Popular Linguistics » Understanding Linguistic Theory

Understanding Linguistic Theory

Simanique MoodyThe diversity of English in America
By Simanique Moody
Postdoctoral Fellow in Linguistics,
University of California, Santa Barbara

Even when two people speak the same language, they may not speak it in the same way.  In linguistics, we use the terms dialect and variety to describe the particularities of the speech of any regional or social group. Although all speech (and all language) belongs to one variety or another,  the speech of the dominant class is popularly  referred to as the standard and the speech of minority groups are labeled as dialects. Knowing the history of the different varieties of a language can tell us a lot about the history of a language, a region, and a people.

For example, American English varieties reflect the cultural landscape of the United States.  While Standard American English is arguably the most visible dialect of American English, many other varieties — such as Boston English, New York City English, Appalachian English, California Surfer Dude & Valley Girl English, and Chicano English — are also spoken in the United States.

One variety of American English that can be heard throughout the country and in a lot of popular music and media is African American English. African American English is spoken by many but not all African Americans and because language and ethnicity are not inherently linked, some native speakers of African American English are not ethnically African American (such as the rapper Paul Wall, for example).  African American English goes by many other names including Black English, African American Vernacular English, African American Language, and Ebonics (although the term “Ebonics” is often avoided by linguists because of its negative connotations).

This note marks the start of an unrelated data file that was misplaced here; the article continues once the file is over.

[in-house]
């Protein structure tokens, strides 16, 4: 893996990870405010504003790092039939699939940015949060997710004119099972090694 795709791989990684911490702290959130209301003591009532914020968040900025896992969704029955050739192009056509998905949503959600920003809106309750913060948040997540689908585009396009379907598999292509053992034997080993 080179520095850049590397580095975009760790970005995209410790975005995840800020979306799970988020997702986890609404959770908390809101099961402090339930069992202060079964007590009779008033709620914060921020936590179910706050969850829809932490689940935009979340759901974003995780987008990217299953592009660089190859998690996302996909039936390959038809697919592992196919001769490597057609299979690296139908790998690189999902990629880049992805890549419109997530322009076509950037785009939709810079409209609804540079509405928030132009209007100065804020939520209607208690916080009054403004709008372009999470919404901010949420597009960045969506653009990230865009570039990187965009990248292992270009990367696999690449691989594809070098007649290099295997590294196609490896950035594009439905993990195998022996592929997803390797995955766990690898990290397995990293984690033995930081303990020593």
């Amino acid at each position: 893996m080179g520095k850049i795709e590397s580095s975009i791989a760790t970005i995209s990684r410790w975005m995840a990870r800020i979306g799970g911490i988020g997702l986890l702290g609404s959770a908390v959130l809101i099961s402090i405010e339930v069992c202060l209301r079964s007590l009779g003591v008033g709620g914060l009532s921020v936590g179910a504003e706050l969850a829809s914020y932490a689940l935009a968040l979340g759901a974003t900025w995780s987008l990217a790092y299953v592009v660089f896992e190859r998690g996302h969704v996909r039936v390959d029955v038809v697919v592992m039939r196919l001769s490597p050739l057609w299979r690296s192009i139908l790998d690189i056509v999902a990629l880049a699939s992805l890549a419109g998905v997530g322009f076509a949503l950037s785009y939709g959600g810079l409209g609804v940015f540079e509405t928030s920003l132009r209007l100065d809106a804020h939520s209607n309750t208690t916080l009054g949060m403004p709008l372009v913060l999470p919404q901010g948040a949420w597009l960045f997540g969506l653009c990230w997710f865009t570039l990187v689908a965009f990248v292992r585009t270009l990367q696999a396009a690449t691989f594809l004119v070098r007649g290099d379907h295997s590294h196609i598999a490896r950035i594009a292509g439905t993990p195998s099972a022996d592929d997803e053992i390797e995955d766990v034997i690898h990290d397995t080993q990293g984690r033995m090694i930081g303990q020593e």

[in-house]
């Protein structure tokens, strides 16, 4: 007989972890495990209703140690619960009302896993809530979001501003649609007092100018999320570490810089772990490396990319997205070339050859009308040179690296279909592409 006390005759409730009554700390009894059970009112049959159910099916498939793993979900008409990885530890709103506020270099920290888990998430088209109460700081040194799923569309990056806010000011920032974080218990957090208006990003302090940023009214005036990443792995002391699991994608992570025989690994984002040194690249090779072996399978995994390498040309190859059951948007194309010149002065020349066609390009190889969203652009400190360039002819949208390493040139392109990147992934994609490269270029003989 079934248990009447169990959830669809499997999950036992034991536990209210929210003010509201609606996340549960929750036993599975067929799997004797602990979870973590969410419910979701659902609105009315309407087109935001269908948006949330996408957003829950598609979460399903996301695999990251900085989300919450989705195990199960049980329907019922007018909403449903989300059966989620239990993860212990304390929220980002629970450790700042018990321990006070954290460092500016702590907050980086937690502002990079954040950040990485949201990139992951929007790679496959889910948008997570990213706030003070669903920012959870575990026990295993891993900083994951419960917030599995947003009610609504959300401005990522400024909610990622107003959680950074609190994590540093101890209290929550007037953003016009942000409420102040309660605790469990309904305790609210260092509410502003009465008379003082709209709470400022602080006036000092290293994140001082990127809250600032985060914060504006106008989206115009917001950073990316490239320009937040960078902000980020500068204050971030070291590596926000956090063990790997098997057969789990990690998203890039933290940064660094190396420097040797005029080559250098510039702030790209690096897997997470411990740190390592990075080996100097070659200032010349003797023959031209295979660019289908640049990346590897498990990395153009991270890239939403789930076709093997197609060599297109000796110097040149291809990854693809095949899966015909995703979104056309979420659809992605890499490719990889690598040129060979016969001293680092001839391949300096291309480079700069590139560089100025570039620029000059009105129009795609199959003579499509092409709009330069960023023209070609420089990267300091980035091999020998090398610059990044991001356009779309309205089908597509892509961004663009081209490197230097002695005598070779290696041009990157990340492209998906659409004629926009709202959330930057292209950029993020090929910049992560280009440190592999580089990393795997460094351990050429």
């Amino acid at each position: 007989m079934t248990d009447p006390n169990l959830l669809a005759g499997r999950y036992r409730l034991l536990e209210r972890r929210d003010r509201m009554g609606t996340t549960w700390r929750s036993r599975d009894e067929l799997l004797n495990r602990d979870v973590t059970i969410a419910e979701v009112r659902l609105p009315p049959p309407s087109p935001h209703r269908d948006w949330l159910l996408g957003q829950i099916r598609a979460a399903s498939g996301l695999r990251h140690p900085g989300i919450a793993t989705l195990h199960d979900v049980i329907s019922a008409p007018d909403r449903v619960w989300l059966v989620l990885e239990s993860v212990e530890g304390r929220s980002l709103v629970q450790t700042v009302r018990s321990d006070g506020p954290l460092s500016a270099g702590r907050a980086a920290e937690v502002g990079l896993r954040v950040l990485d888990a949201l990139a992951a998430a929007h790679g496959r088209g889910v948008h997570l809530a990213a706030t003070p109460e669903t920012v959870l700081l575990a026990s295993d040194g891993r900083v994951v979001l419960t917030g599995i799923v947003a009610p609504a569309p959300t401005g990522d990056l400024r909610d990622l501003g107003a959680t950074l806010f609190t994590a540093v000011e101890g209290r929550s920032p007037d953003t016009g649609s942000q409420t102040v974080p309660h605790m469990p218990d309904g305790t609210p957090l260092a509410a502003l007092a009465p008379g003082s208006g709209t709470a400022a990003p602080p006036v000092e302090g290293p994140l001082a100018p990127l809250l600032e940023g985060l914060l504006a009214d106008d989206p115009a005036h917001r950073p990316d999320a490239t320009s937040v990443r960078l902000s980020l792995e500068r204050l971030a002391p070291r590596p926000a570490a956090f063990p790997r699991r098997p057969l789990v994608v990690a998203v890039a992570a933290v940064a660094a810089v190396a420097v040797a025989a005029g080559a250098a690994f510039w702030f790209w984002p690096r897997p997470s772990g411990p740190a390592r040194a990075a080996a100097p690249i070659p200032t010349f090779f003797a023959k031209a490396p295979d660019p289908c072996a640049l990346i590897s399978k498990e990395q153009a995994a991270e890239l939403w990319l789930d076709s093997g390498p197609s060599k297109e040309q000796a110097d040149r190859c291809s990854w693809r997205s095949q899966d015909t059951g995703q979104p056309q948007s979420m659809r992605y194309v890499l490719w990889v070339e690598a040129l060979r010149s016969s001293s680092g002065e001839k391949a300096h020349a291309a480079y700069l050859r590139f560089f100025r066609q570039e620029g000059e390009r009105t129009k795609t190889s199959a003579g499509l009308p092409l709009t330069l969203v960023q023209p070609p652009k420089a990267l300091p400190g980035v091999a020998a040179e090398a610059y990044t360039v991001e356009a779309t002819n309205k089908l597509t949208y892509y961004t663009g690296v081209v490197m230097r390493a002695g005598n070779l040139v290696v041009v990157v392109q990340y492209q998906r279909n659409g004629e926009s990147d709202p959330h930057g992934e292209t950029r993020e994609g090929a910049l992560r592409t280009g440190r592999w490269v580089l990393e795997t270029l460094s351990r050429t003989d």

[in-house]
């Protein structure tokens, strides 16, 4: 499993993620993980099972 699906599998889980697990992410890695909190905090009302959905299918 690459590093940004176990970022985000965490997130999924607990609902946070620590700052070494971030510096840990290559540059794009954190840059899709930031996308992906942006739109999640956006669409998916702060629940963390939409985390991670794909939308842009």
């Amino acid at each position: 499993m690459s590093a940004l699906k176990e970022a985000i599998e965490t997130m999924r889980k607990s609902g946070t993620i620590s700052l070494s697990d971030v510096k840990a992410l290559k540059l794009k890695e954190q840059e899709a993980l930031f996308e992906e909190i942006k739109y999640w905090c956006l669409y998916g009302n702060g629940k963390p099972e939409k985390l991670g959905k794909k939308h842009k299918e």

One difference between African American English and Standard American English can be found in the mental dictionary, or lexicon.  Along with the lexical items shared by speakers of other English varieties, African American English also has many vocabulary items that are culturally specific, things like:

kitchen – noun. the hair at the nape of the neck that tends to be difficult to straighten
As in “Sheila need to comb her kitchen cause it’s looking kinda rough.”
or “Sheila need to perm that kitchen back there.”


saditty – adjective. conceited, snobbish, stuck-up, or uppity
As in “She think she all that with her saditty-acting self.”

Informal, short-lived expressions known as slang are only a very small part of the African American English lexicon.

Likewise, the rules of  phonology, morphology, and grammar that characterize African American English are often different from Standard American English.  For example, the verbs is and are can be omitted in certain places in African American English but not in Standard American English:

He Ø reading the newspaper.
They Ø on the computer.

[Editor's Note: In linguistics, the symbol Ø is used as a place-holder for a word that has been left out]

Because there are many linguistic differences like this between African American English and Standard English, it has been difficult for linguists to reach a consensus regarding the variety’s origins. Although the ultimate ancestry may be lost to history, most linguists acknowledge that African American English developed as a result of enslaved Africans coming into contact with speakers of British English dialects on plantations in the U.S. South during the 17th, 18th, and early19th centuries.  Even today, African American English and Southern White Vernacular English, spoken by many in the U.S. South, share linguistic similarities.  As a result of extensive language contact with other English varieties, many African Americans are bidialectal or multidialectal — that is, they have a command of two or more dialects of English and can switch freely between them depending on the social setting and desired effect.